Protesting does not equate to violence 

Hailey Griffin , Arts Editor

The entire country has been experiencing an array of protests meant to spark a peaceful debate about how to dismantle systemic racism and combat police brutality within American society.   

However, several instances have caused these peaceful protests to become violent, resulting in rioting and looting of surrounding businesses. Instances of rioting and looting have created a platform for those who don’t truly understand the BLM movement to intertwine the occurrence of protests and the occurrence of violence.  

Those who tend to relate protests and protestors to violence must understand a couple of things. 

 First, the majority of protest organizers do not develop a plan to incite violence. On the contrary, most protest organizers prefer to keep protests peacefuland they make sure to relay that to fellow protestors. We have seen both in Madison and around the rest of the country that when violence breaks out at protests, it is due to interference instigated by the police, the National Guard, or federal agents on the scene.  

Second, protestors who are dedicated to the BLM movement will not have violence at the forefront of their thoughts. Their main goals are to spread awareness about racial injustice in America, to educate others about systemic racism, to encourage citizens to join the fight against systemic racism, to call for police reform, to call for police to be held accountable for their actions, and to reconstruct the way that the criminal justice system operates. Those who genuinely care about racial justice will not want to take attention away from the reason behind the protests by inciting violence and riots.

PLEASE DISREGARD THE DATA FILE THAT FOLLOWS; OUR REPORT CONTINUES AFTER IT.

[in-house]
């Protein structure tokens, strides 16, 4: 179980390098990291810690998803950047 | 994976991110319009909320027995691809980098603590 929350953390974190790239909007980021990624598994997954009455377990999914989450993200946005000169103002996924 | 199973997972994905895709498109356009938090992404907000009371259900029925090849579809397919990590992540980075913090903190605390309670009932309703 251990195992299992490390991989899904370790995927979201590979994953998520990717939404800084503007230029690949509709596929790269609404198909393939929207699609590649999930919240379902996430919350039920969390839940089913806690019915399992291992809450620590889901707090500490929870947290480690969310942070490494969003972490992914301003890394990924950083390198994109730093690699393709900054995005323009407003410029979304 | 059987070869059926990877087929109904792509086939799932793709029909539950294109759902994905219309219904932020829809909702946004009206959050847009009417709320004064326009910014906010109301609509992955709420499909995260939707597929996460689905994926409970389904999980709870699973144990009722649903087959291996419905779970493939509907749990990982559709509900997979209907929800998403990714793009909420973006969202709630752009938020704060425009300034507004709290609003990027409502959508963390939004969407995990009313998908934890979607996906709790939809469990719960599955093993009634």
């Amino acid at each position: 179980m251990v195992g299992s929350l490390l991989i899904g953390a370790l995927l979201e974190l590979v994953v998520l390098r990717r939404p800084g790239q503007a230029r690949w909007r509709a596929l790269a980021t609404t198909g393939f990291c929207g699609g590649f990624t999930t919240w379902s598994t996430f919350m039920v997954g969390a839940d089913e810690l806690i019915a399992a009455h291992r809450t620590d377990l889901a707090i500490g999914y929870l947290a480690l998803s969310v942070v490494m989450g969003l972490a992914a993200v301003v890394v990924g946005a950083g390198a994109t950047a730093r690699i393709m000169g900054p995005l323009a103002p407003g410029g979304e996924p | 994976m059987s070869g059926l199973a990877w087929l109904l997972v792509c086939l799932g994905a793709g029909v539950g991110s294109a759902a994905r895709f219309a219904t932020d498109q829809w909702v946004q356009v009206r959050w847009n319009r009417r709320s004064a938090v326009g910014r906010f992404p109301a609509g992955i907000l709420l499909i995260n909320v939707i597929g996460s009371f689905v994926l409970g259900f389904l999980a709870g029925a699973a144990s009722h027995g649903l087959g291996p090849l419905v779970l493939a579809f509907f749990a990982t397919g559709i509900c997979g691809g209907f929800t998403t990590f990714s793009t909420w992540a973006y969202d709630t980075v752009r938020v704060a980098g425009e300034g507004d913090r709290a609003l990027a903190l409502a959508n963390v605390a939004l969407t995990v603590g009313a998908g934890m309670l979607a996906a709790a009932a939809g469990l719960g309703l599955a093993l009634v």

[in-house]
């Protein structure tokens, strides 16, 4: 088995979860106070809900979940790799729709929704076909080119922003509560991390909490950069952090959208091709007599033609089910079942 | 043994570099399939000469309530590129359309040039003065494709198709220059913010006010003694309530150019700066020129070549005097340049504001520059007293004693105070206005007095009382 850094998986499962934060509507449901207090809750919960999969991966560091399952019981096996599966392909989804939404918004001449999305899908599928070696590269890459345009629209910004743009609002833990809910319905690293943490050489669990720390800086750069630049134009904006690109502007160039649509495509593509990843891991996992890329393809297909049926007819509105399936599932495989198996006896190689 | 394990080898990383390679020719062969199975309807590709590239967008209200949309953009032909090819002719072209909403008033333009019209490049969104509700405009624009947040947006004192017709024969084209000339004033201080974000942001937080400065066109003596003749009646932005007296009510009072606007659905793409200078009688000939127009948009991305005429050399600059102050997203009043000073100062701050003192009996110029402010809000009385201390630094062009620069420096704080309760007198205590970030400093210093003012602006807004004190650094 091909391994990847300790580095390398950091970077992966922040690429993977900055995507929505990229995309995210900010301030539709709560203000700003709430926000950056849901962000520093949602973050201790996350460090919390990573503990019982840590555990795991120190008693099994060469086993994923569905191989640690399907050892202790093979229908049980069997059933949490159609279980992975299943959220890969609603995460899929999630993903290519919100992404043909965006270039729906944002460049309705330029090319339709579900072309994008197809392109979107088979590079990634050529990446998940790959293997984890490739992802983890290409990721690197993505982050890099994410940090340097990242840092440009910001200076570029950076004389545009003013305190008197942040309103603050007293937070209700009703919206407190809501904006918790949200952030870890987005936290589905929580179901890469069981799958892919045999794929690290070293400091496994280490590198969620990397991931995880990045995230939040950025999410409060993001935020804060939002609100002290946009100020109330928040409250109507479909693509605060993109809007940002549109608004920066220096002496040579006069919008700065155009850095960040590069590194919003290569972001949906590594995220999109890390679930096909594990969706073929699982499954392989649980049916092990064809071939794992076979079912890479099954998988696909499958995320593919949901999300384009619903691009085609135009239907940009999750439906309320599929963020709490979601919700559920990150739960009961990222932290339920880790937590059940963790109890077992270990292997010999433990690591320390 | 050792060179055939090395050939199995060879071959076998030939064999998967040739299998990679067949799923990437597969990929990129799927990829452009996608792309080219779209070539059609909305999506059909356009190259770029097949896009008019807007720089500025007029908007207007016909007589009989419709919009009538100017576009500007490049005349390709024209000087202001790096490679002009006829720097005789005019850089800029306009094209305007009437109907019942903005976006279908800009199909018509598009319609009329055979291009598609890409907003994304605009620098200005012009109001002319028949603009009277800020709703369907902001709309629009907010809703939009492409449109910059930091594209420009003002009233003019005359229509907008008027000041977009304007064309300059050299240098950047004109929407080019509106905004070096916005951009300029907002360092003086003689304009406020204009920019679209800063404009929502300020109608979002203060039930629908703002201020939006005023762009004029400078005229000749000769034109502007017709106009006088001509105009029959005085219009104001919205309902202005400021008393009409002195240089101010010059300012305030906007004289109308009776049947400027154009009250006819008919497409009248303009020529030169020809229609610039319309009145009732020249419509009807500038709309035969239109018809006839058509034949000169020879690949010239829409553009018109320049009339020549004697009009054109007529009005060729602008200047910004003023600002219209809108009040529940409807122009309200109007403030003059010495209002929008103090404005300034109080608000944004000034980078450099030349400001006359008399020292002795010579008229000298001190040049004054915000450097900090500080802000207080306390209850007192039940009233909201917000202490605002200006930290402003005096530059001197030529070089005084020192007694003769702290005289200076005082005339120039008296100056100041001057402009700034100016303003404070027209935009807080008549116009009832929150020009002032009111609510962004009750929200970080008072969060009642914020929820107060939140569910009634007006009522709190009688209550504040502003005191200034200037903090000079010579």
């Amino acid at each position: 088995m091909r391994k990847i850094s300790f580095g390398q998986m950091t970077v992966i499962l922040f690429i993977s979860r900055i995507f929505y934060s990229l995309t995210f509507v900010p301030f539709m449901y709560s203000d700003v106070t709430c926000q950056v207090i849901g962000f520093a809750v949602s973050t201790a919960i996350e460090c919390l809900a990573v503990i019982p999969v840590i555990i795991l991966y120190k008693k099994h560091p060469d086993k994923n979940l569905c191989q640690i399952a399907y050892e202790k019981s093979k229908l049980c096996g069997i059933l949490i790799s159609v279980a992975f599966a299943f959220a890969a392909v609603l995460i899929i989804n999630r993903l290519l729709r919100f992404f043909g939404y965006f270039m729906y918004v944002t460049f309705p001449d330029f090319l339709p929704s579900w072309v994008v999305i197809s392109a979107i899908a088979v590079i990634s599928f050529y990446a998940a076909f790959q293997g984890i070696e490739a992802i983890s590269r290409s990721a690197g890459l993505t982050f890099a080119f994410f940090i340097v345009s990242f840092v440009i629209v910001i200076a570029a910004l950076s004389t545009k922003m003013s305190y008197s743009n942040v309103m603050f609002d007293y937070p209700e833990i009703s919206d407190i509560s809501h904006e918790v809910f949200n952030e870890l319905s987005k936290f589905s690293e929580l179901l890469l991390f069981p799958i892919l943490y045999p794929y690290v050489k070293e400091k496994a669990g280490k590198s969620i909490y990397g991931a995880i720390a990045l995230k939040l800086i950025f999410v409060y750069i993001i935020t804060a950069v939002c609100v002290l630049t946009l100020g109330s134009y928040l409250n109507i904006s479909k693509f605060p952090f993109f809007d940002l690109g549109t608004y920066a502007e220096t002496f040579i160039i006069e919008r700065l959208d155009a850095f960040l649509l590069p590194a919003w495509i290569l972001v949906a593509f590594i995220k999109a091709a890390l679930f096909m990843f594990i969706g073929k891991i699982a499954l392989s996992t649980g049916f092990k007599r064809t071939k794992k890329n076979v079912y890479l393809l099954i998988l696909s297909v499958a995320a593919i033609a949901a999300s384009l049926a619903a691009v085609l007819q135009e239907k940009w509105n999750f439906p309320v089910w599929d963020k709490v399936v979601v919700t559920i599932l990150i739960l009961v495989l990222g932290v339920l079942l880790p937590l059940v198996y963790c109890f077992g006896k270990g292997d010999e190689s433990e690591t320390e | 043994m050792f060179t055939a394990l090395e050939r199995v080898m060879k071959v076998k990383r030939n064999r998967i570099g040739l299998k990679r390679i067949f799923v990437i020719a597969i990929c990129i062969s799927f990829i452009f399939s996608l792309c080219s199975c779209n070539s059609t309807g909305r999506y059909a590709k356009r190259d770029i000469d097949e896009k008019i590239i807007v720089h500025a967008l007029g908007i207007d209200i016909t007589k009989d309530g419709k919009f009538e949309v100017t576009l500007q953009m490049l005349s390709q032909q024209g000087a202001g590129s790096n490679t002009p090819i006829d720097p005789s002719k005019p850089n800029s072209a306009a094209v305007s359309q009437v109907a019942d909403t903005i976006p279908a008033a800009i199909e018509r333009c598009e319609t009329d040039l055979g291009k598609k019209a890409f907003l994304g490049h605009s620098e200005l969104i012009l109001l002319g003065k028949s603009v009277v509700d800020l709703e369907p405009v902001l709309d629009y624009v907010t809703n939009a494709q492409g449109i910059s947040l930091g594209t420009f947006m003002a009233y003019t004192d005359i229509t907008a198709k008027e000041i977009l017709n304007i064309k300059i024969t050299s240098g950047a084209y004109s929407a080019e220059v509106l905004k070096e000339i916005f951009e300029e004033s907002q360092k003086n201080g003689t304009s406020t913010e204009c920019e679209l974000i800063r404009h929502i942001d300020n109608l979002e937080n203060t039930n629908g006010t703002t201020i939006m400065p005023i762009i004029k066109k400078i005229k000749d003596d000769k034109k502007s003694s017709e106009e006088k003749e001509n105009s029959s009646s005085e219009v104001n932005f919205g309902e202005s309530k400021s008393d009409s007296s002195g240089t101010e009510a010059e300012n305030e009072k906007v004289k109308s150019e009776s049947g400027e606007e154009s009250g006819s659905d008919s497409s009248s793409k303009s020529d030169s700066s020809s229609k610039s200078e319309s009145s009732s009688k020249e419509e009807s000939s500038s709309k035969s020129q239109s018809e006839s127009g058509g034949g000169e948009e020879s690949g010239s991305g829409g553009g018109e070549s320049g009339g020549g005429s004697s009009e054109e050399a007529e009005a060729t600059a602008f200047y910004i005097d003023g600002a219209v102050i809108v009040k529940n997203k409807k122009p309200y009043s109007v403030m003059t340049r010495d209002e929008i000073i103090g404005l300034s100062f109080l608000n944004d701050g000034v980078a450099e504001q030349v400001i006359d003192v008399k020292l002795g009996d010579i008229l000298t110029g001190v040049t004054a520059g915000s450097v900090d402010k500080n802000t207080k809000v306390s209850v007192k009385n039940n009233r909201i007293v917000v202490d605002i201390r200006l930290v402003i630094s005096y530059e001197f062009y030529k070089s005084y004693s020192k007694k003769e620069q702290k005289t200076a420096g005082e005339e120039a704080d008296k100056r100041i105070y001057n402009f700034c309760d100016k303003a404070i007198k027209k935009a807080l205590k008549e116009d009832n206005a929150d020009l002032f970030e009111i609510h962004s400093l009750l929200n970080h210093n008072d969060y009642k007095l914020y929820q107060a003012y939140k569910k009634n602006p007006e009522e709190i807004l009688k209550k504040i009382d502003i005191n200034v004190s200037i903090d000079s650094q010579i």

Third, even when riots do break out at protests, you cannot simply deny or refuse to acknowledge the reasoning behind why a large group of people would express their anger through violence. People of color in this country have been oppressed and brutalized for centuries. When they experience that type of pain firsthand, and continually watch other members of their community experience the same type of pain, they become rightfully angry. When they continue to see a lack of accountability and morality in both their federal government and their local police department, they become overcome with frustration. 

If you’ve never been able to trust or feel trusted by your authority figures, then perhaps you might feel like rioting or looting a store will repay the years of anguish that you’ve experienced as a person of color in America. I’m not implying that rioting or looting is the right course of action to further the BLM movement. I’m saying that when rioting and looting do occur, you must understand the mindset and the experiences of the people involved.   

Sometimes white allies have been known to incite riots, which is frowned upon by those who are dedicated to the BLM movement. Even if allies are the ones to spark riot behavior, the brunt of subsequent police intervention will fall upon people of color. So, if you’re a white ally and you encourage riots at protests, reevaluate why you showed up in the first place. Allies are supposed to use their white privilege to protect people of color, not to provoke police interference upon them.  

Those who choose to turn a blind eye to the agenda of genuine, dedicated protestors and simply label them as violent people should take a step back. Evaluate what has taken place in communities across the country. Educate yourself about the history of systemic racism and police brutality. Take a look in the mirror and ask yourself, “How does my privilege affect my views?”